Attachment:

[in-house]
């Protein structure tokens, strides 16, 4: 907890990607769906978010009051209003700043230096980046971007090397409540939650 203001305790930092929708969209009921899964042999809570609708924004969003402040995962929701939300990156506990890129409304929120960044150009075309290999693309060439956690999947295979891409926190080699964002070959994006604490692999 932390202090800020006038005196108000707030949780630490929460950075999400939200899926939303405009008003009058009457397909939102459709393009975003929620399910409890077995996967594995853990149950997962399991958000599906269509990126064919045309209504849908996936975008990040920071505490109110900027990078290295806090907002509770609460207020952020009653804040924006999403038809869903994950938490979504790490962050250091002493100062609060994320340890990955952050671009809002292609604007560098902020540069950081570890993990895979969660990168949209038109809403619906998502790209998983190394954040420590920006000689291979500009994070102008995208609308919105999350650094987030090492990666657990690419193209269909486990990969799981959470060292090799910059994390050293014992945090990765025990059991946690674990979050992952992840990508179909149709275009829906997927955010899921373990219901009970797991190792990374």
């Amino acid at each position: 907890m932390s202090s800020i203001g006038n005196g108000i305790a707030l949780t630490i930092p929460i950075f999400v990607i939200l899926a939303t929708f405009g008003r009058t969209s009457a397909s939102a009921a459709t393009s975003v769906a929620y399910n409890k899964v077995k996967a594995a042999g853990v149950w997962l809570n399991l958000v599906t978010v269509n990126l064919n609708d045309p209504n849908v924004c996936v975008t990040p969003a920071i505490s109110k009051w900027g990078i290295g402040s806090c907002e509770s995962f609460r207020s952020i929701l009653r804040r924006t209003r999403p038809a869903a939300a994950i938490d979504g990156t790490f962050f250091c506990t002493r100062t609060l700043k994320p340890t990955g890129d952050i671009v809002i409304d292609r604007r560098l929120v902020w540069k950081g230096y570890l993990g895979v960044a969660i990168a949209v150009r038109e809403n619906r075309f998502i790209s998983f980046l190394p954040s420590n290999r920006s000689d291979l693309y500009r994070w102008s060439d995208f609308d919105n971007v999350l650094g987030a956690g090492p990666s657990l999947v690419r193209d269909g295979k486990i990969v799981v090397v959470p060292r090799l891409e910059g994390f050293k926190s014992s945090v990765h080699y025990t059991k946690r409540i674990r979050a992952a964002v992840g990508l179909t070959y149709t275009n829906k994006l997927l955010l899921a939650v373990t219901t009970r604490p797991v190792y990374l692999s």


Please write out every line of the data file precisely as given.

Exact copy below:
[in-house]
């Protein structure tokens, strides 16, 4: 907890990607769906978010009051209003700043230096980046971007090397409540939650 203001305790930092929708969209009921899964042999809570609708924004969003402040995962929701939300990156506990890129409304929120960044150009075309290999693309060439956690999947295979891409926190080699964002070959994006604490692999 932390202090800020006038005196108000707030949780630490929460950075999400939200899926939303405009008003009058009457397909939102459709393009975003929620399910409890077995996967594995853990149950997962399991958000599906269509990126064919045309209504849908996936975008990040920071505490109110900027990078290295806090907002509770609460207020952020009653804040924006999403038809869903994950938490979504790490962050250091002493100062609060994320340890990955952050671009809002292609604007560098902020540069950081570890993990895979969660990168949209038109809403619906998502790209998983190394954040420590920006000689291979500009994070102008995208609308919105999350650094987030090492990666657990690419193209269909486990990969799981959470060292090799910059994390050293014992945090990765025990059991946690674990979050992952992840990508179909149709275009829906997927955010899921373990219901009970797991190792990374």
């Amino acid at each position: 907890m932390s202090s800020i203001g006038n005196g108000i305790a707030l949780t630490i930092p929460i950075f999400v990607i939200l899926a939303t929708f405009g008003r009058t969209s009457a397909s939102a009921a459709t393009s975003v769906a929620y399910n409890k899964v077995k996967a594995a042999g853990v149950w997962l809570n399991l958000v599906t978010v269509n990126l064919n609708d045309p209504n849908v924004c996936v975008t990040p969003a920071i505490s109110k009051w900027g990078i290295g402040s806090c907002e509770s995962f609460r207020s952020i929701l009653r804040r924006t209003r999403p038809a869903a939300a994950i938490d979504g990156t790490f962050f250091c506990t002493r100062t609060l700043k994320p340890t990955g890129d952050i671009v809002i409304d292609r604007r560098l929120v902020w540069k950081g230096y570890l993990g895979v960044a969660i990168a949209v150009r038109e809403n619906r075309f998502i790209s998983f980046l190394p954040s420590n290999r920006s000689d291979l693309y500009r994070w102008s060439d995208f609308d919105n971007v999350l650094g987030a956690g090492p990666s657990l999947v690419r193209d269909g295979k486990i990969v799981v090397v959470p060292r090799l891409e910059g994390f050293k926190s014992s945090v990765h080699y025990t059991k946690r409540i674990r979050a992952a964002v992840g990508l179909t070959y149709t275009n829906k994006l997927l955010l899921a939650v373990t219901t009970r604490p797991v190792y990374l692999s």